How do you make time for your relationship? Any advice you’d give to other couples?
We have established a routine. It’s not super strict on our days off, but we have an understanding that at the end of the day we don’t just rush to bed, but instead we call it “decompressing.” Just getting into comfortable clothes, making a cup of tea, giving each other time to chill out and reflect on the day. We try not to consume our non-restaurant life with Figidini talk because it can get overwhelming.
The advice that we would give is something we work on all the time: “awareness.” Awareness if your partner needs something or awareness of how they’re feeling. You can always make room for more awareness. Awareness includes making adjustments as needed to sustain a healthy relationship.
Oh, and have fun. We work really hard and learned quickly in our relationship that you can create fun in any situation. There’s so much pressure to consume, buy a big house, an expensive car, go on vacations, etc. It’s all BS. We live a very conservative lifestyle and I can tell you the best moments are the least expensive. Don’t get me wrong – we love to travel, but this idea that you need to spend a lot of money to show your partner you love them is completely untrue. A diamond is not a girl’s best friend. Instead go get a bottle of wine, some cheese, fresh bread, some fig jam, a frisbee, and have a picnic in a field overlooking the ocean because you may just fall in love.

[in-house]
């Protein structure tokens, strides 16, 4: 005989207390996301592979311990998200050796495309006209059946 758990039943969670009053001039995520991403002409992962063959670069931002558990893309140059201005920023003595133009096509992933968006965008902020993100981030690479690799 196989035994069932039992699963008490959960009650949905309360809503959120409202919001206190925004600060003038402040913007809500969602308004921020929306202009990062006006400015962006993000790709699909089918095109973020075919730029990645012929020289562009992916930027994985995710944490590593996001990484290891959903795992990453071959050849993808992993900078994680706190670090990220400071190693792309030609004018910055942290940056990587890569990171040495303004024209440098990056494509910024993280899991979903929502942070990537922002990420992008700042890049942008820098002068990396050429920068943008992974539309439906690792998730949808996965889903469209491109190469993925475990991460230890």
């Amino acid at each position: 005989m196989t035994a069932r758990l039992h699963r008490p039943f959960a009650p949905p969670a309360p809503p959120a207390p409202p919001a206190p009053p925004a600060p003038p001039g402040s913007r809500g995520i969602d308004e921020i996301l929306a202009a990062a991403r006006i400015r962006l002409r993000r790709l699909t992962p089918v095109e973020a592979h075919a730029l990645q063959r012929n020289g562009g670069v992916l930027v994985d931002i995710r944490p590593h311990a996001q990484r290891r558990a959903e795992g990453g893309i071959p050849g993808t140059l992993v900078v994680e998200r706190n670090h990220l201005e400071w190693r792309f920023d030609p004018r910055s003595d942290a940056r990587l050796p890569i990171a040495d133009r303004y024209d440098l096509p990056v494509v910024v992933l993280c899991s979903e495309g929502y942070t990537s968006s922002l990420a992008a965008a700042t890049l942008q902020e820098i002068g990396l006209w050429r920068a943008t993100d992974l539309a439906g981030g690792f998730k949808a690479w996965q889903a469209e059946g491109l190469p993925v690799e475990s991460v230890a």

When you’re not working, how do you like to spend time together?
Sundays are our only day off and typically we will go see family on the Cape, but we try to have some sort of adventure when we can. Getting lost in the woods or exploring while listening to ambient music is kind of our favorite thing. Being out in nature where there is total silence except for wildlife is like our reset button. We live by the mantra “follow your bliss.” It’s a tribute to our friend and basically it’s about going outside in nature to find what’s inside. It’s funny we have a business and live in the city, but we seek refuge in the wilderness! Also we love to eat (who would have guessed?) so most time together is figuring out meals. Recently we started cooking together and it’s quite entertaining. A wooden spoon can be a weapon if you get near my soup.
What kind of pizza would you share?
You can share a pizza? That’s actually a serious question. Truth be told the last time we “shared” a pizza was in NYC when we were eating 5-7 pizzas/day on our pizzacation. We may have coined the term “pizzacation.” You heard it here first! Typically we do not share a pizza at Figidini, because they are an individual serving, but I guess if we had to the go-to is always the Margherita di Bufala. Classic and simple … nothing like our relationship.
Kara & Frankie